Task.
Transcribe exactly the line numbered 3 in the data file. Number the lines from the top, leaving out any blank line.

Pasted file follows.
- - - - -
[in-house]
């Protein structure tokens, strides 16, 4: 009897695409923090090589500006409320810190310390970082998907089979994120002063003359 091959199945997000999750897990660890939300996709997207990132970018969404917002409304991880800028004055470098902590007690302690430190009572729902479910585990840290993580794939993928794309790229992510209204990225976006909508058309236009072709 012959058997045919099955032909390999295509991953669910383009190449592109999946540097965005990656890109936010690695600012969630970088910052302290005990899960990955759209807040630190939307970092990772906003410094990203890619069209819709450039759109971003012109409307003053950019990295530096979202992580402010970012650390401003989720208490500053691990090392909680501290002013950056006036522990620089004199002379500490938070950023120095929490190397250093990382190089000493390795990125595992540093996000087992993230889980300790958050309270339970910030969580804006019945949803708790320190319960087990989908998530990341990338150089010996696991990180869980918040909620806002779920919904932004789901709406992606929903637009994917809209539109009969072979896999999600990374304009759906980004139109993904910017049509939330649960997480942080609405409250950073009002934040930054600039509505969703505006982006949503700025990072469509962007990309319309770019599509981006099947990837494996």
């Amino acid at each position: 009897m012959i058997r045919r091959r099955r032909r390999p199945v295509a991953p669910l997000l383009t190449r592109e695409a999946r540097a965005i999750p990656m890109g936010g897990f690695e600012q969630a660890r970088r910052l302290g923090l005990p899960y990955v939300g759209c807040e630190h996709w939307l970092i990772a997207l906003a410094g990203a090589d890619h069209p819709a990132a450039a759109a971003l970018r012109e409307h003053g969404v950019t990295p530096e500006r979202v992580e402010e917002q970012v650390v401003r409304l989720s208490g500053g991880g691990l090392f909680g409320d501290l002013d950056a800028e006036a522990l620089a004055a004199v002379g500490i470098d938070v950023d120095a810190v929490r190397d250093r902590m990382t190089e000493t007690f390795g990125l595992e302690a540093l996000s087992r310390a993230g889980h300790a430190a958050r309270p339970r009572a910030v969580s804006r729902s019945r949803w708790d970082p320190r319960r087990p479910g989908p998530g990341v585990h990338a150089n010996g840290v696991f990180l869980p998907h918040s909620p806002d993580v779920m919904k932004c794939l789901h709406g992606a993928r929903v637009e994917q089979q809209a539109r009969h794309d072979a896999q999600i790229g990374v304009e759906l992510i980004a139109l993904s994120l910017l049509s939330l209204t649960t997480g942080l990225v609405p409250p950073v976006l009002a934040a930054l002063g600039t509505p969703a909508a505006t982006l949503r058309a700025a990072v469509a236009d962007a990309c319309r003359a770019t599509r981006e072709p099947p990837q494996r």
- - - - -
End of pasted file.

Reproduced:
């Amino acid at each position: 009897m012959i058997r045919r091959r099955r032909r390999p199945v295509a991953p669910l997000l383009t190449r592109e695409a999946r540097a965005i999750p990656m890109g936010g897990f690695e600012q969630a660890r970088r910052l302290g923090l005990p899960y990955v939300g759209c807040e630190h996709w939307l970092i990772a997207l906003a410094g990203a090589d890619h069209p819709a990132a450039a759109a971003l970018r012109e409307h003053g969404v950019t990295p530096e500006r979202v992580e402010e917002q970012v650390v401003r409304l989720s208490g500053g991880g691990l090392f909680g409320d501290l002013d950056a800028e006036a522990l620089a004055a004199v002379g500490i470098d938070v950023d120095a810190v929490r190397d250093r902590m990382t190089e000493t007690f390795g990125l595992e302690a540093l996000s087992r310390a993230g889980h300790a430190a958050r309270p339970r009572a910030v969580s804006r729902s019945r949803w708790d970082p320190r319960r087990p479910g989908p998530g990341v585990h990338a150089n010996g840290v696991f990180l869980p998907h918040s909620p806002d993580v779920m919904k932004c794939l789901h709406g992606a993928r929903v637009e994917q089979q809209a539109r009969h794309d072979a896999q999600i790229g990374v304009e759906l992510i980004a139109l993904s994120l910017l049509s939330l209204t649960t997480g942080l990225v609405p409250p950073v976006l009002a934040a930054l002063g600039t509505p969703a909508a505006t982006l949503r058309a700025a990072v469509a236009d962007a990309c319309r003359a770019t599509r981006e072709p099947p990837q494996r």